The haunting melodies of Appalachia inspired a four-part dance premiering at the FUNHOUSE movement theater concert this weekend.
Called "Hardscrabble," the new work is based on Appalachian culture, says choreographer Lee Anne Hartley, now the sole artistic director of the local modern-dance troupe. "The movie Songcatcher inspired me. Old Scottish, English and Irish folksongs were left in the mountains and transformed over centuries. I was struck by how rich, diverse and wonderful Appalachian culture is. Art reinforces their lives. It's not the culture of Deliverance."
Traditional tunes will sound throughout the quarter-hour modern dance, including Alison Krauss' rendition of "Down by the River to Pray," an old-timey ballad that was a highlight of still another movie, O Brother, Where Art Thou? Merle Travis' version of the mining dirge "Dark as a Dungeon" is also on the musical menu, along with Natalie Merchant's "Sally Ann" and the instrumental piece "Appalachian Joy," performed by the Ricky Skaggs band.
The semi-narrative work flickers through images of life in the Appalachian hollows. Andrea Murray dances a solo in "A Young Girl's Dream," while in the background, Hartley and dancers Sherry Mulholland and Amanda Morse perform the gestures associated with traditional shape-note singing. In "Coal," Morse dances the part of a miner's wife in the foreground, while behind her, Hartley, Mulholland and Murray pull her injured husband (Leisel Womack) out of the mine.
Hartley and Mulholland portray a mother and daughter in "Hard Living," alternating between duets and solos. The finale, "Appalachian Joy," brings together the cast of five for an exuberant version of a country dance.
The famous 1944 dance Appalachian Spring drew on some of the same material, but did not help shape Hartley's new piece. Referring to the work's composer and choreographer, she says cheerfully, "There'll be no Aaron Copland, no Martha Graham."
This concert also marks the company's first with no Thom Lewis. Lewis and Hartley co-founded FUNHOUSE in 2000, and recently parted ways. They never collaborated on dances, Lewis notes, instead putting together concerts composed of their separate pieces of choreography.
"We were going in different directions," he says, "but it was good to have the opportunity to work on my stuff at FUNHOUSE."
Lewis, a former member of 10th Street Danceworks, has already started his own company, the eponymous Thom Lewis Dance. Plans are in the works for a children's ballet of The Emperor's New Threads to be performed this fall, and a modern-dance concert next spring that will revive the old 10th Street favorite Cat's Cradle.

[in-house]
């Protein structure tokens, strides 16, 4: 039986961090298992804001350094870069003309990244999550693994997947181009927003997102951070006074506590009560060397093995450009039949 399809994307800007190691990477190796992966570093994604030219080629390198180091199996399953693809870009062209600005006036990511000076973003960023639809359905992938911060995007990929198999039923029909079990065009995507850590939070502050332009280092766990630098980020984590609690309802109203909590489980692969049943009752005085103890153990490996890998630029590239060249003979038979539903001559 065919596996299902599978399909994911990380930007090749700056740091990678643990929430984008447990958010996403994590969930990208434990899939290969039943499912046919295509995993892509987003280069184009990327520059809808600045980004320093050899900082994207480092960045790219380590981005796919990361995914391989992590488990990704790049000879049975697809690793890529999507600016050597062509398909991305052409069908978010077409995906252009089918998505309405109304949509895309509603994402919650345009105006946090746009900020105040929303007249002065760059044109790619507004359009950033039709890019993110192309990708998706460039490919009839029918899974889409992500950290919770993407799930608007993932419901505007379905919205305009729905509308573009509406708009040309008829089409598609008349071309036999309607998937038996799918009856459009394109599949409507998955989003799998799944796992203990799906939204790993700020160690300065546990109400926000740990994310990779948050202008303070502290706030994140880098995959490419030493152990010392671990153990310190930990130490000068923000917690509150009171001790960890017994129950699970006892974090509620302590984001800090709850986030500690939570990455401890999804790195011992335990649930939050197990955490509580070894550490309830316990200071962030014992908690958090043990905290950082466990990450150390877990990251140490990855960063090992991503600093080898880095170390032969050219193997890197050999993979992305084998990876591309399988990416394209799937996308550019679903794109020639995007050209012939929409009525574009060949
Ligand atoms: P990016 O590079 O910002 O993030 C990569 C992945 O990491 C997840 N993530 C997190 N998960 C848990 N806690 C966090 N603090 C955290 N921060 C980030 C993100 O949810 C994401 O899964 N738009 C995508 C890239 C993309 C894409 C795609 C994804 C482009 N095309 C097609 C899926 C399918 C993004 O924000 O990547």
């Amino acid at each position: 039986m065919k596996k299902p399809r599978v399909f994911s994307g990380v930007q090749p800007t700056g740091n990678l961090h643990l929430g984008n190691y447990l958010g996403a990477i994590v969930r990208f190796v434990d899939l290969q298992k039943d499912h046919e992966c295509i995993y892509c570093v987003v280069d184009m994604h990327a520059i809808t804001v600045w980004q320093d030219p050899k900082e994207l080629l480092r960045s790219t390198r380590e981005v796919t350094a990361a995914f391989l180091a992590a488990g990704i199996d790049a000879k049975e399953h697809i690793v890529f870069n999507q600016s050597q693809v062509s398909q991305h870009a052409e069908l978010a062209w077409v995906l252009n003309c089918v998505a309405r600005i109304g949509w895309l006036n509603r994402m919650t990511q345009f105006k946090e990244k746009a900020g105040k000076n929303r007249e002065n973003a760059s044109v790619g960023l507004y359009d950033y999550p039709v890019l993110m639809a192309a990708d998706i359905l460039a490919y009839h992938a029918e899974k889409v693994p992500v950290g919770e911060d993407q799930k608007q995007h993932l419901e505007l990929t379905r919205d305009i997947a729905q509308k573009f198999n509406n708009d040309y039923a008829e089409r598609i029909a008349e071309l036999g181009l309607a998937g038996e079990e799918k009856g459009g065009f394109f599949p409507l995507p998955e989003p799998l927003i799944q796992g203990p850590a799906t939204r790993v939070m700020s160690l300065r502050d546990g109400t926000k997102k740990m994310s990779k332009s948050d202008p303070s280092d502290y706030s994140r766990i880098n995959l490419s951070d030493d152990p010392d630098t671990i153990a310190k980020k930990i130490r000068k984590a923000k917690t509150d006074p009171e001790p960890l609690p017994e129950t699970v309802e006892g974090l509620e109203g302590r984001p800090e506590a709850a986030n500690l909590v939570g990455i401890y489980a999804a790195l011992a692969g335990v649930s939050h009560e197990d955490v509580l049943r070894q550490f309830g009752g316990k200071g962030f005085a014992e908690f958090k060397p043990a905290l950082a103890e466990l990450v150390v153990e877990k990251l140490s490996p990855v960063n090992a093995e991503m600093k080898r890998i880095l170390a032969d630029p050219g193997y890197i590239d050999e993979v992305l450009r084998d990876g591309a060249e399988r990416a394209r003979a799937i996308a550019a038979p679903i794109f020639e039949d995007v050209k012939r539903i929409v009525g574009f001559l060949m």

"I'm very excited," he says. "I've been handed a wonderful opportunity."
Hartley says she intends to stick to the old FUNOUSE formula for featuring multiple choreographers in each concert.
"Instead of being the only one, I'm opening it up to the community, and to guest choreographers," she says. "I only want to do half the concert. It's about quality, not quantity."
This weekend's show will offer guest choreographers from ZUZI! and Salisbury University in Maryland, youth dancers from Ballet Rincon, the Japanese drumming group Odaiko Sonora, and guest dancer Kevin Schroder, one of Tucson's best modern performers.
Nanette Robinson, artistic director of ZUZI!, has staged her trapeze duet "Another Yourself" on two of her company dancers, Amber Eubanks and Alison Hart. Hartley saw the work in ZUZI!'s Solstice show last winter.
"I took one look, and it was wonderful," she says. "It will be a first for us to have a trapeze work."
Hartley was able to enlist Victoria Varel Hutchinson, because she's in Tucson this year, on sabbatical from her position as director of Salisbury's dance program. She's set her "Rhapsodic Duet" on the youth dancers of Tucson's Ballet Rincon. Set to portions of three Bach cello suites, "It's a wonderful piece," Hartley says. "We're really lucky to get her." Hartley plans to invite the Ballet Rincon dancers to perform every spring.
A pair of Hartley revivals rounds out the show. Schroder will dance the part of a fisherman in "Hokusai Seascape." Last performed in 2003, the painterly piece evokes a work by a 19th-century Japanese artist, with dancers artfully re-creating the ocean's waves, and cavorting as sea creatures around the fisherman and his boat. In a prelude to the water dance, Odaiko Sonora will perform a series of "water songs."
Hartley decided to re-stage her 1980s duet "Another Yourself" after seeing Lucia Zeffirelli's anti-war dance concert last winter. With America once again at war, the 20-year-old piece had become timely again. Hartley's father was a military man who died on duty in an airplane crash in 1959.
"I saw what my mom went through, but this piece didn't come out of me until I was in my mid-30s. It's about the people left behind."